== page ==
12 Most Misunderstood Words. version 2 [infographic]

By / Category: infographic, language, vocabulary / Jul, 25th 2011 / Print Story

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Most misunderstood words are born in spoken speech; at one time, they would only gradually bleed into writing. Whether due to an honest typo or a flat out error, confusion in grammar and misunderstood words can now fly across the planet at lightning speed, thanks to email forwarding and “copy/paste” in social media. Continued exposure to misuse or improper spelling can even replace words that were carefully hammered into our heads while we originally learned to speak and write them.

Dictionary companies will grudgingly add/alter meanings if English speakers grab onto something and won’t let go, but this doesn’t happen often, and they are firm when it comes to simple misunderstandings. In this list of commonly misunderstood words, the definitions are unyielding and unlikely to change, no matter how often they are misused.

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HISTORICAL
You think it means: historic
It means: pertaining to the past, but not necessarily important to it or a part of it

We visited historic Gettysburg to watch re-enactments of the battle; the actors wore historical clothing and had historical weapons.

NOVEL
You think it means: any book
It means: a book that is a work of fiction

Hidden among the shelves of Math and English books was a novel by Isaac Asimov.

LESS
You think it means: fewer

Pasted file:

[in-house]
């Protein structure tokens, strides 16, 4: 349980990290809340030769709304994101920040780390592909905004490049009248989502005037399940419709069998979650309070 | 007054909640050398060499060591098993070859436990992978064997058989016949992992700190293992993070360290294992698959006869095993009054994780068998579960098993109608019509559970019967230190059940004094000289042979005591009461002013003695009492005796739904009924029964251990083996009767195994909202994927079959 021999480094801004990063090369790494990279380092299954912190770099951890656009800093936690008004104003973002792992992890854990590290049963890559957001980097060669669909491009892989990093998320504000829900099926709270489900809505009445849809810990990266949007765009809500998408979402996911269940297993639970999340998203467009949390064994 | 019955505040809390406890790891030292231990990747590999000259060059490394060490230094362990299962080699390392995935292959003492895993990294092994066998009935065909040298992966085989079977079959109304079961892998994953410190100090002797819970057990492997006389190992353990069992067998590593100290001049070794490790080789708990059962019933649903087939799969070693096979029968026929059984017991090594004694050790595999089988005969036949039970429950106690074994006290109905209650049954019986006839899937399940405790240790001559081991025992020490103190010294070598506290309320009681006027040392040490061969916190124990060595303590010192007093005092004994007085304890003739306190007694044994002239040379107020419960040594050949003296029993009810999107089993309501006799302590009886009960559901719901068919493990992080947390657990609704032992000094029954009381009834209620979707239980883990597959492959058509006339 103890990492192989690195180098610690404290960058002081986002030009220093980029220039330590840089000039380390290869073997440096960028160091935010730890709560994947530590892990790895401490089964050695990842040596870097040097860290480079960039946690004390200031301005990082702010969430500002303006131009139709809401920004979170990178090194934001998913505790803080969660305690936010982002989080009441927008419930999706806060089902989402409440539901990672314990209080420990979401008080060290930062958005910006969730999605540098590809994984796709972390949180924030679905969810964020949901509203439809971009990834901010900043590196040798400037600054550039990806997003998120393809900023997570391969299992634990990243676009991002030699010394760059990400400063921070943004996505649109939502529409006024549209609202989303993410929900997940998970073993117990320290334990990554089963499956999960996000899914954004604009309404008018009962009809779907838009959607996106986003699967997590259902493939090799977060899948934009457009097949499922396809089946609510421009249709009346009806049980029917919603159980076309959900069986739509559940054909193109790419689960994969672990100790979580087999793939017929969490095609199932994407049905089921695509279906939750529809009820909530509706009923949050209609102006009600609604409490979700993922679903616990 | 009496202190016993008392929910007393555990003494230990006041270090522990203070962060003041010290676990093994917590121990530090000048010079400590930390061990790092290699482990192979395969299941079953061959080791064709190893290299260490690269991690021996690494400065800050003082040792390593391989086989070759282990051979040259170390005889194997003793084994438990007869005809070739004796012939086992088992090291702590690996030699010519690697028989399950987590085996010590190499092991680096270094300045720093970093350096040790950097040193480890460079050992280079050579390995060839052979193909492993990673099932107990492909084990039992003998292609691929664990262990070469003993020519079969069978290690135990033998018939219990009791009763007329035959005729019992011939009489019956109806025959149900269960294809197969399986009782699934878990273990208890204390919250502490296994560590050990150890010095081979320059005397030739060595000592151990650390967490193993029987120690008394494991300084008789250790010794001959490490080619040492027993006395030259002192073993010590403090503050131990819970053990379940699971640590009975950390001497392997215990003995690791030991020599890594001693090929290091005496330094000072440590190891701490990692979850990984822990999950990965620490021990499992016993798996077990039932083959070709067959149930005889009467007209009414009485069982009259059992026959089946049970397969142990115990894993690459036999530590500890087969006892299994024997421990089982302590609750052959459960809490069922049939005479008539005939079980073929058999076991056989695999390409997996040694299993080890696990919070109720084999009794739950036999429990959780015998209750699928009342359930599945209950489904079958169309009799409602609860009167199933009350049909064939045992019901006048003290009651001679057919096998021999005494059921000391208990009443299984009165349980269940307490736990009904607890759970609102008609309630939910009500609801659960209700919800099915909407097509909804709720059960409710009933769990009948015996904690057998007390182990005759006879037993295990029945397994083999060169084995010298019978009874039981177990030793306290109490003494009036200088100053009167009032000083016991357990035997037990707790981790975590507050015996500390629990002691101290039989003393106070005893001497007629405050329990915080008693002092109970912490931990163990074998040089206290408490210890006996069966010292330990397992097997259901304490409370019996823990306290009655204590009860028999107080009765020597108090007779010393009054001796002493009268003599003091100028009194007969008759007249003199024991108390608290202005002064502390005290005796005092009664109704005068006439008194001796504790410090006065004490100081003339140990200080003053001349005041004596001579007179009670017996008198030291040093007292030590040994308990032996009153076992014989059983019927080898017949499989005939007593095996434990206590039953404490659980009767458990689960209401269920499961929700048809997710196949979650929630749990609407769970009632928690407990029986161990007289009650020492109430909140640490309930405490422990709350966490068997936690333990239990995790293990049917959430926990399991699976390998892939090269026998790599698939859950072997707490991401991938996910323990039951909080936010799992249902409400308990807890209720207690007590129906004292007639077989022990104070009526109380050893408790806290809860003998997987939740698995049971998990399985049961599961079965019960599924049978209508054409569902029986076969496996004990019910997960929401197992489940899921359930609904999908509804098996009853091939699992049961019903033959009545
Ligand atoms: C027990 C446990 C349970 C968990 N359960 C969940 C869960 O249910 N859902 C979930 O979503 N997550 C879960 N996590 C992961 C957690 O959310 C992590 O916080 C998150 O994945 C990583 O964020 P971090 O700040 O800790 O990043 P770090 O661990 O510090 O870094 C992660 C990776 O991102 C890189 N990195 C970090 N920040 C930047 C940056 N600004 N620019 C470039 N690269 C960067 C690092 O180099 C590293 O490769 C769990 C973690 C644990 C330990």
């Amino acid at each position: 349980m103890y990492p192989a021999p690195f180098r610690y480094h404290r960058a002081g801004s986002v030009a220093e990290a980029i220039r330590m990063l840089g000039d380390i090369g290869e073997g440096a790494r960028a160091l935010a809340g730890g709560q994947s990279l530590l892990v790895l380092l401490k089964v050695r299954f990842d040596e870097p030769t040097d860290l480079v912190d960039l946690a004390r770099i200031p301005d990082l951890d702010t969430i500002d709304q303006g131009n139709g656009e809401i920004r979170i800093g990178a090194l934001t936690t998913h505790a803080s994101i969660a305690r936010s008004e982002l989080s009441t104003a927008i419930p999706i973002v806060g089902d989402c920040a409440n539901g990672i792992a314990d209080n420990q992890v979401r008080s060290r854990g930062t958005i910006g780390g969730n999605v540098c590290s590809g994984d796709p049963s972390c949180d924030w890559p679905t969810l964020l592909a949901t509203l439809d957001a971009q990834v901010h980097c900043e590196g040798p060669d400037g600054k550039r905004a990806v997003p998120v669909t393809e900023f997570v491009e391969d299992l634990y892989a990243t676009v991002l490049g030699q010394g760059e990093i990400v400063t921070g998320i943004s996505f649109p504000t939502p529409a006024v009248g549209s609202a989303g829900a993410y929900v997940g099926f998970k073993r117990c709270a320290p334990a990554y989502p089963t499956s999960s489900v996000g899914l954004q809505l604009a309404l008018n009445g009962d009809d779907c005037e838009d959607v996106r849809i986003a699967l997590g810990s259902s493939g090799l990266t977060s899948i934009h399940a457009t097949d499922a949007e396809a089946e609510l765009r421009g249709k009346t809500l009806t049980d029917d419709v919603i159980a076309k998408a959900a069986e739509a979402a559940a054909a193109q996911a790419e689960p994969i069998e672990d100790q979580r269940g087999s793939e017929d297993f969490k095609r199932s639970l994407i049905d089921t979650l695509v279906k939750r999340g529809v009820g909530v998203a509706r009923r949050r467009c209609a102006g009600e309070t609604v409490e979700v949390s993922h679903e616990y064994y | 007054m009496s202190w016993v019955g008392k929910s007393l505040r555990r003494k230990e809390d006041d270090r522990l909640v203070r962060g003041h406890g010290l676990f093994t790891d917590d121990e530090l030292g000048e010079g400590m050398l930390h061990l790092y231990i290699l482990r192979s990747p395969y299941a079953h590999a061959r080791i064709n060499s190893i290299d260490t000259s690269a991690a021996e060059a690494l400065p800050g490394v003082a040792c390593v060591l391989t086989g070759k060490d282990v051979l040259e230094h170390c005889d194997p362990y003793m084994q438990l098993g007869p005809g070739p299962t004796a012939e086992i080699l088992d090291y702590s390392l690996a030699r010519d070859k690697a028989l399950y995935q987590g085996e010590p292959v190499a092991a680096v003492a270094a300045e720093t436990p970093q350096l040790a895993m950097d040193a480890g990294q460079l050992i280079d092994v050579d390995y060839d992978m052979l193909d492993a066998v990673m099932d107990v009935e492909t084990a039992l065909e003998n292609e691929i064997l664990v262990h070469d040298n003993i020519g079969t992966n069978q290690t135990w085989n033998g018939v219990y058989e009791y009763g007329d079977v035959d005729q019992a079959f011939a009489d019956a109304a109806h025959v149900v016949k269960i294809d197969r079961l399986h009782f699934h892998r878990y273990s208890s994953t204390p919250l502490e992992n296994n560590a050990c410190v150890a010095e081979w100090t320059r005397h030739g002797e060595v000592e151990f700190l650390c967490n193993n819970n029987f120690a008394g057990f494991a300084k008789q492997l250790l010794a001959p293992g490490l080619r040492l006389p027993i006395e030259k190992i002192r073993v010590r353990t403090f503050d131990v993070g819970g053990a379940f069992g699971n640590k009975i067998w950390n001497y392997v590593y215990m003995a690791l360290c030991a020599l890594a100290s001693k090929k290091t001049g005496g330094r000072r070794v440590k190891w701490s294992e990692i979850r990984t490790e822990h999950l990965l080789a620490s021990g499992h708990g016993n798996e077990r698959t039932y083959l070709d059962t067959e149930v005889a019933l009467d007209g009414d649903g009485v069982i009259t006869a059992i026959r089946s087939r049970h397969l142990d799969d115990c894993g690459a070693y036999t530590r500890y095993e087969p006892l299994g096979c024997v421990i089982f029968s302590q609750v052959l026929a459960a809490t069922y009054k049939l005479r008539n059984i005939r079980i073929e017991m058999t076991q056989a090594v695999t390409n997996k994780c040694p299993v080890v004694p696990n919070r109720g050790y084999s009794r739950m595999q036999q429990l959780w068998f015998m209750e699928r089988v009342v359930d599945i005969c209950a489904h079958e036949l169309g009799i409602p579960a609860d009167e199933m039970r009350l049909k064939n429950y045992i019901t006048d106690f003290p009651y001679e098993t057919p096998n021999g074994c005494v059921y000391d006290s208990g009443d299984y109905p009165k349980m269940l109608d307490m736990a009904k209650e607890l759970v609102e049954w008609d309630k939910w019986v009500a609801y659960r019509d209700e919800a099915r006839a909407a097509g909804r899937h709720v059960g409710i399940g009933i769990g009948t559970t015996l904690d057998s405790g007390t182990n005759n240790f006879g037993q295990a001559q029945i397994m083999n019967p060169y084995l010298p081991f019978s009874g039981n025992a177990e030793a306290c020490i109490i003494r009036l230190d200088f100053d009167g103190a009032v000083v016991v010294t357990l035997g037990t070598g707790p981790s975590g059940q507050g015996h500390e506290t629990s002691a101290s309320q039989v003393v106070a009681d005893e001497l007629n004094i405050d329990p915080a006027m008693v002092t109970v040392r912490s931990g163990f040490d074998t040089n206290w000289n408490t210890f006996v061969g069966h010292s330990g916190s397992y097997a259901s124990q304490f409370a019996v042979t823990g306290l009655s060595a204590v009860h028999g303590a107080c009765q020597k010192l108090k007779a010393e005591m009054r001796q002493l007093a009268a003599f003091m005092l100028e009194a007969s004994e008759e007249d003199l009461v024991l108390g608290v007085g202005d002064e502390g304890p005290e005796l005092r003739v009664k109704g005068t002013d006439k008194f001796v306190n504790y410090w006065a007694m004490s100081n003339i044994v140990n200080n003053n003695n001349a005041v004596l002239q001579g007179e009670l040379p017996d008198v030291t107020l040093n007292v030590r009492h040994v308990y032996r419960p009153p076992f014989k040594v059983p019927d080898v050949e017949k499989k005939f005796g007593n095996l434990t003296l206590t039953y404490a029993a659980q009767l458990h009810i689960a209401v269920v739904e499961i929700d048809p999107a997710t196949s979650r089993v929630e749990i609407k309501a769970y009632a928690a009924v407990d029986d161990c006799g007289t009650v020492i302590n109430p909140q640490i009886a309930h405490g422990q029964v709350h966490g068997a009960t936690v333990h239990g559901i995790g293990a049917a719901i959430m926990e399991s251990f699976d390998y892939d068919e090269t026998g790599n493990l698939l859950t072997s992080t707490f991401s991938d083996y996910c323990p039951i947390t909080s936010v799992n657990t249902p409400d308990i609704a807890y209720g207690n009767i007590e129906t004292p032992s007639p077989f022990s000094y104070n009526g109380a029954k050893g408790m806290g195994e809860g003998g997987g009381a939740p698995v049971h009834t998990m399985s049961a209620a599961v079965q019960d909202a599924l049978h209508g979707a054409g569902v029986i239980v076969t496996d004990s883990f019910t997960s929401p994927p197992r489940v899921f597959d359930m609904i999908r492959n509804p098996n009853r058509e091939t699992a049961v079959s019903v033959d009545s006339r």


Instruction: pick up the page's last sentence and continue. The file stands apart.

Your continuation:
It means: a smaller amount of uncountable nouns

Fewer sheep in the pasture means that less grass will be eaten.

CONTINUAL
You think it means: with no interruptions
It means: duration over a long period of time, not necessarily without interruption

Continual power outages throughout the winter led to my continuous winter cough and cold.

INFAMOUS
You think it means: famous
It means: having an extremely bad reputation; never used in a position manner

Bob was infamous at work for helping himself to unattended cookies; Betty was famous for finding new places to hide them.

SYSTEMATIC
You think it means: systemic, pertaining to or affecting the body as a whole
It means: involving a system, method, or plan; orderly

Phyllis’ doctors began thorough, systematic tests when they couldn’t cure her systemic infection.

PROSCRIBE
You think it means: prescribe; to order the use of something, such as medication; to direct or dictate
It means: to denounce, banish, outlaw, or exile

Teachers generally proscribe the reading of comic books while in class, though many will prescribe a chapter of reading from text books each night for homework.

PENULTIMATE
You think it means: above, beyond, or better than ultimate
It means: next to last

The penultimate chapter of any novel is generally the climax, and the last chapter is usually a cool down and wrap-up.

PRECOCIOUS
You think it means: cautious or misbehaving
It means: unusually advanced in development, especially mentally

Despite the fact that she was only nine, the precocious child could already read at a college level.

ALTERNATE
You think it means: alternative
It means: to interchange successively or regularly

As an alternative to running a single horse to exhaustion, Pony Express riders would alternate horses as they rode from town to town.

MOOT
You think it means: no longer open for debate or closed to discussion; factually wrong
It means: open for debate; an assembly of authoritative persons; or an argument or discussion, especially of a hypothetical legal nature

“Which came first, the chicken or the egg?” is a moot question, and many people continue to argue it; prominent poultry farmers recently held a moot in an attempt to reach a final decision.

NAUSEOUS
You think it means: nauseated
It means: to induce nausea

The nauseous smell in the room made me feel nauseated.

Social media has unleashed communication–we can chat instantly with someone on the other side of the planet–but it has become notorious for poorly-written English. For this reason, that person on the other side of the planet can become confused in conversation. Have you had any recent conversations in which poor grammar/spelling or word confusion got in the way of the discussion?

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